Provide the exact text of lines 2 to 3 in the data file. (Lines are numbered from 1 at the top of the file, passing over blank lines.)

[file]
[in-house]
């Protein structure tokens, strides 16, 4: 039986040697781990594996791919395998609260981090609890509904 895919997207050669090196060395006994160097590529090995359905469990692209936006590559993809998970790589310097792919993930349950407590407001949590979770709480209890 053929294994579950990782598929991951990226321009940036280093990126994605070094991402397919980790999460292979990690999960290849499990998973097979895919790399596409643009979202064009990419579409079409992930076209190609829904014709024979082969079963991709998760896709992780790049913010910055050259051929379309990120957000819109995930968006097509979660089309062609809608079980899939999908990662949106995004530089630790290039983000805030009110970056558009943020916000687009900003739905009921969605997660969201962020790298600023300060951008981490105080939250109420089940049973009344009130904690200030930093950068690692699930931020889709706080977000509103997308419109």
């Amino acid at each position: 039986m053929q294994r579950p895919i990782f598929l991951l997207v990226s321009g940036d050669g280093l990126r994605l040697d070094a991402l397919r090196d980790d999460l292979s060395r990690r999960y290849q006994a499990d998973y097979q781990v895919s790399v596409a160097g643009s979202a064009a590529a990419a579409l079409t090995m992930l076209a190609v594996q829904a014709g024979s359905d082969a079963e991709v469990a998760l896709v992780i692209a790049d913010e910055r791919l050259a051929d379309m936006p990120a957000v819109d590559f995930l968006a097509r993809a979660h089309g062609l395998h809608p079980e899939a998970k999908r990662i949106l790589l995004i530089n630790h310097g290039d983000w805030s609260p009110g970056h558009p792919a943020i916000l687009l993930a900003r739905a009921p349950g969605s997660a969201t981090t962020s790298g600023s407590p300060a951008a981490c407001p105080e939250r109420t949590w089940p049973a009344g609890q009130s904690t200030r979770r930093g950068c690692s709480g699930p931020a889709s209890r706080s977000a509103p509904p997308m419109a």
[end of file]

């Protein structure tokens, strides 16, 4: 039986040697781990594996791919395998609260981090609890509904 895919997207050669090196060395006994160097590529090995359905469990692209936006590559993809998970790589310097792919993930349950407590407001949590979770709480209890 053929294994579950990782598929991951990226321009940036280093990126994605070094991402397919980790999460292979990690999960290849499990998973097979895919790399596409643009979202064009990419579409079409992930076209190609829904014709024979082969079963991709998760896709992780790049913010910055050259051929379309990120957000819109995930968006097509979660089309062609809608079980899939999908990662949106995004530089630790290039983000805030009110970056558009943020916000687009900003739905009921969605997660969201962020790298600023300060951008981490105080939250109420089940049973009344009130904690200030930093950068690692699930931020889709706080977000509103997308419109």
């Amino acid at each position: 039986m053929q294994r579950p895919i990782f598929l991951l997207v990226s321009g940036d050669g280093l990126r994605l040697d070094a991402l397919r090196d980790d999460l292979s060395r990690r999960y290849q006994a499990d998973y097979q781990v895919s790399v596409a160097g643009s979202a064009a590529a990419a579409l079409t090995m992930l076209a190609v594996q829904a014709g024979s359905d082969a079963e991709v469990a998760l896709v992780i692209a790049d913010e910055r791919l050259a051929d379309m936006p990120a957000v819109d590559f995930l968006a097509r993809a979660h089309g062609l395998h809608p079980e899939a998970k999908r990662i949106l790589l995004i530089n630790h310097g290039d983000w805030s609260p009110g970056h558009p792919a943020i916000l687009l993930a900003r739905a009921p349950g969605s997660a969201t981090t962020s790298g600023s407590p300060a951008a981490c407001p105080e939250r109420t949590w089940p049973a009344g609890q009130s904690t200030r979770r930093g950068c690692s709480g699930p931020a889709s209890r706080s977000a509103p509904p997308m419109a």